It's written in WPF, so you'll still need .NET 3.5. You'll also probably still need DVD43 or AnyDVD to rip DVDs. Right now it's running off the 0.9.4 CLI.
As you can see, I changed things around a bit. The primary motivation for doing this is getting a conceptual separation of what you want to encode and how you want to encode it. The "what" portion is on the main UI: the chapters, the audio tracks to include, the subtitles to add. The "how" is tucked away under the encoding section:
Here's where you specify rules for handling picture settings, video encoding quality and filters, as well as how you want to encode any audio tracks you may have picked. The idea is you spend some time tweaking your encoding settings, then apply them to multiple tracks or movies. Optionally, you can tweak the encoding settings before each item. You can also create your own presets, or just use a "scratchpad" encoding profile which is automatically saved when edits are made. One thing to note is that the user presets and built-in presets have exactly the same power.
The queue is now also part of the main UI. I moved it here because it fits in with the workflow of the main form: you've got the encoding settings how you want them, now you want to do a bunch of ripping.
Also, as a side effect, the "big button ribbon" is gone. I thought its functionality was a little bit schizophrenic, so I broke it up. "Show queue" is gone, the "Select source" has been merged with the source label, the activity log will probably end up in a normal menu and the Start/Add to Queue buttons are down near the queue area where it makes sense from a workflow standpoint.
One more change I've made is getting rid of the popping up console windows. I realize that this means you need to kill the CLI process to stop it, but I figured I would explore the change (especially since the windows were driving me crazy). Anyway if we get standard input on the CLI or switch over to library calls, this won't matter so much.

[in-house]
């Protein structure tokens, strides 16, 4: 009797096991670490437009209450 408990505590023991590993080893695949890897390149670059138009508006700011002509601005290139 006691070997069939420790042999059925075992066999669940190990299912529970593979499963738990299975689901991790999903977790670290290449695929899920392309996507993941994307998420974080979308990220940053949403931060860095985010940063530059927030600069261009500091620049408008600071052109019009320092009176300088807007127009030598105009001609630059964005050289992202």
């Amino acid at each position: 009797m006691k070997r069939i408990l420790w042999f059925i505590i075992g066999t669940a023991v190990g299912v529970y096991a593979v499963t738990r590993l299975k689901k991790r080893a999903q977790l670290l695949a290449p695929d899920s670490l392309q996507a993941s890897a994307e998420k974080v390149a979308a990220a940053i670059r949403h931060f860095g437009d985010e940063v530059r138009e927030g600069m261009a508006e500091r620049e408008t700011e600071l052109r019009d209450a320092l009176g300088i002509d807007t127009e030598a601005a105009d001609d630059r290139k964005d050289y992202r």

I've also changed the preview to just simply open the file it's just created with whatever program the user has default for that extension in Windows: Neither Quicktime nor VLC are required. The in-UI quicktime thing never worked for me anyway.
Some other new stuff:
- Multiple DVD drives supported.
- Detects DVD eject/insert and automatically scans new discs.
- Real-time previews of output picture display dimensions.
- List items (audio encodings, subtitles) are editable directly on the list rather than requiring everything go through a single editing area.
- Flexible window sizes, and smaller minimum window sizes.
- Program remembers window sizes and locations.
- Drag and drop reordering for queue items, subtitles and audio encodings.
- Progress bar on the taskbar icon in Windows 7.
- Both width/height and maxwidth/maxheight are visible and available for editing.
- Encoding settings still available while scanning.
- Explicit Save/Save As for user presets.
- Instant UI updates when changing number fields.
- Chapter markers (though I have a good idea of how I'm going to add them)
- Advanced x264 options
- Options dialog
- Activity log
- Menu, with help/exit/etc
- Growl notifications
- Drag and drop file on to UI to encode
- The other presets
- Queue recovery (would autosave and recover silently and automatically)
- Preview button on the main UI (have not finalized where to put it yet, probably down near start/add to queue)
- Program/Preset updates (need some work here, should probably version the preset XML so we can upgrade it if the structure changes)
There's also some polish needed, such as icons on save, add, enqueue buttons, an animation for the "Scanning..." text, and lots more tooltips and warnings about restrictions that we apply.
One other note from an architectural standpoint is that the UI, program logic and preset format is completely separated from the idea of calling the CLI to do an encode. Changing the program to do P-Invokes into a library would be a relatively straightforward procedure. Also if you take a look at the source, you may notice it's written in MVVM. It's a bit weird at first, but I quite like it. It also lays groundwork for adding unit tests later if we feel like it (though my home copy of VS doesn't support unit test projects).
Anyway, what do you think of what's there? Comments, suggestions and criticism are all welcome.